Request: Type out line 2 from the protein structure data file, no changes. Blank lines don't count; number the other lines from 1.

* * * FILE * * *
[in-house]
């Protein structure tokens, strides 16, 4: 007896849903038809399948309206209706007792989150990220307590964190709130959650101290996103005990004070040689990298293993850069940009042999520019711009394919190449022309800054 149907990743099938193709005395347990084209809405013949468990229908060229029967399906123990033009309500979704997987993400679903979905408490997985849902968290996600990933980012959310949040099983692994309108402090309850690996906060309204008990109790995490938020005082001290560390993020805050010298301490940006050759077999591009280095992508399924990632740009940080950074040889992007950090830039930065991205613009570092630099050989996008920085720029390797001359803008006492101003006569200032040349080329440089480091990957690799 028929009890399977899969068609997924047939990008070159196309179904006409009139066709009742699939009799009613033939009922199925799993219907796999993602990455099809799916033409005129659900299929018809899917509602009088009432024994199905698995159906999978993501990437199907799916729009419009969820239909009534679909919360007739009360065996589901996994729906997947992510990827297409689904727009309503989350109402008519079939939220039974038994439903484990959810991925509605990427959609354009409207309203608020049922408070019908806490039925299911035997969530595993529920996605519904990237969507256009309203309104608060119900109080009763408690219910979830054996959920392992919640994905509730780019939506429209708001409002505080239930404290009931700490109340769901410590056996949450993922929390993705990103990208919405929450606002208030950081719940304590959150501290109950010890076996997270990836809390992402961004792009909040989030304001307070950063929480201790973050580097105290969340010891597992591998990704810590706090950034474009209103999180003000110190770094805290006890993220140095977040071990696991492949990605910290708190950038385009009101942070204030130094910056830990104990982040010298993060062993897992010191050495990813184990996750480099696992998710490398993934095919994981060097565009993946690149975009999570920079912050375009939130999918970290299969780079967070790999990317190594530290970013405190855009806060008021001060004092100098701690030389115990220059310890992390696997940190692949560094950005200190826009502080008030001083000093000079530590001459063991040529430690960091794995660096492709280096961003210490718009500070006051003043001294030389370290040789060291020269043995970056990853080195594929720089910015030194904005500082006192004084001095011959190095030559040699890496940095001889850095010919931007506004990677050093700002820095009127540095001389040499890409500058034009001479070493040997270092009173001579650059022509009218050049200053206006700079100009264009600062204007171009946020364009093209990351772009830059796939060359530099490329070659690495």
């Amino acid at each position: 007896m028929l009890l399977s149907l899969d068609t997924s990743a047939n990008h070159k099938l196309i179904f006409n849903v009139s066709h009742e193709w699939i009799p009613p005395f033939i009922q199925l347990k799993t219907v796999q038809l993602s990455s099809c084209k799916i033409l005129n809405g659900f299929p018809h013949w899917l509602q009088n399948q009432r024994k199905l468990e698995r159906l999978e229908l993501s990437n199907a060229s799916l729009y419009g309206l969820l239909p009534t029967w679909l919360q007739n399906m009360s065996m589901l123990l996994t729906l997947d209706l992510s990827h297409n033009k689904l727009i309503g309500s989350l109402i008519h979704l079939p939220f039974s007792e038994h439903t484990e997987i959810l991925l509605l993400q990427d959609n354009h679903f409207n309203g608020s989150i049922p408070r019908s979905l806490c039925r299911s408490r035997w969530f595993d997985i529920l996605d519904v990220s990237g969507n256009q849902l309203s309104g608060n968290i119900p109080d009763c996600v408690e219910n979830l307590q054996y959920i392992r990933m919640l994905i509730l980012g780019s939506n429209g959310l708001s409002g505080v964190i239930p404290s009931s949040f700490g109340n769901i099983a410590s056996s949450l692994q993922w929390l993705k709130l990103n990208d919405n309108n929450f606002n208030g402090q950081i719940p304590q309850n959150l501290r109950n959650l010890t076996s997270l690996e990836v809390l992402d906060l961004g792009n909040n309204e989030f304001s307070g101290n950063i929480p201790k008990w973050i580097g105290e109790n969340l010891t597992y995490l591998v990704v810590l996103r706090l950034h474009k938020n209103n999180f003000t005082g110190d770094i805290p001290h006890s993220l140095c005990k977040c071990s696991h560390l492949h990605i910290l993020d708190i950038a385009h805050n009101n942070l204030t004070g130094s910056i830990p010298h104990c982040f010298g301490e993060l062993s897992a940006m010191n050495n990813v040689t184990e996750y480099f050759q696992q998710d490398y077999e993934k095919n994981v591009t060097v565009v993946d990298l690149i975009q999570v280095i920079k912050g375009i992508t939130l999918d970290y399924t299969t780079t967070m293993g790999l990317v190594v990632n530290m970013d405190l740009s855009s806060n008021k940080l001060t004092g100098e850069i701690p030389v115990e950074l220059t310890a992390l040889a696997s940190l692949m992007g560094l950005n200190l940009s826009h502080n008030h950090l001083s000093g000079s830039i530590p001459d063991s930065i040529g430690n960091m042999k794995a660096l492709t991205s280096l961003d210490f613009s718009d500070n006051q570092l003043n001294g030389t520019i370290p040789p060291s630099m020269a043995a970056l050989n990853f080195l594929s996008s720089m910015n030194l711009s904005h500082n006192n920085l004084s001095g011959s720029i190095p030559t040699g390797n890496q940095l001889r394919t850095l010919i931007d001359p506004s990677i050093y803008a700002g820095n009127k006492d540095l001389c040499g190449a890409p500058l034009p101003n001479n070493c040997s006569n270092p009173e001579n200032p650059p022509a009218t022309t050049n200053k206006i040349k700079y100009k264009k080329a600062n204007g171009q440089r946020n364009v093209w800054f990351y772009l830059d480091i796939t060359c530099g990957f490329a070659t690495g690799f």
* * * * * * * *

């Protein structure tokens, strides 16, 4: 007896849903038809399948309206209706007792989150990220307590964190709130959650101290996103005990004070040689990298293993850069940009042999520019711009394919190449022309800054 149907990743099938193709005395347990084209809405013949468990229908060229029967399906123990033009309500979704997987993400679903979905408490997985849902968290996600990933980012959310949040099983692994309108402090309850690996906060309204008990109790995490938020005082001290560390993020805050010298301490940006050759077999591009280095992508399924990632740009940080950074040889992007950090830039930065991205613009570092630099050989996008920085720029390797001359803008006492101003006569200032040349080329440089480091990957690799 028929009890399977899969068609997924047939990008070159196309179904006409009139066709009742699939009799009613033939009922199925799993219907796999993602990455099809799916033409005129659900299929018809899917509602009088009432024994199905698995159906999978993501990437199907799916729009419009969820239909009534679909919360007739009360065996589901996994729906997947992510990827297409689904727009309503989350109402008519079939939220039974038994439903484990959810991925509605990427959609354009409207309203608020049922408070019908806490039925299911035997969530595993529920996605519904990237969507256009309203309104608060119900109080009763408690219910979830054996959920392992919640994905509730780019939506429209708001409002505080239930404290009931700490109340769901410590056996949450993922929390993705990103990208919405929450606002208030950081719940304590959150501290109950010890076996997270990836809390992402961004792009909040989030304001307070950063929480201790973050580097105290969340010891597992591998990704810590706090950034474009209103999180003000110190770094805290006890993220140095977040071990696991492949990605910290708190950038385009009101942070204030130094910056830990104990982040010298993060062993897992010191050495990813184990996750480099696992998710490398993934095919994981060097565009993946690149975009999570920079912050375009939130999918970290299969780079967070790999990317190594530290970013405190855009806060008021001060004092100098701690030389115990220059310890992390696997940190692949560094950005200190826009502080008030001083000093000079530590001459063991040529430690960091794995660096492709280096961003210490718009500070006051003043001294030389370290040789060291020269043995970056990853080195594929720089910015030194904005500082006192004084001095011959190095030559040699890496940095001889850095010919931007506004990677050093700002820095009127540095001389040499890409500058034009001479070493040997270092009173001579650059022509009218050049200053206006700079100009264009600062204007171009946020364009093209990351772009830059796939060359530099490329070659690495």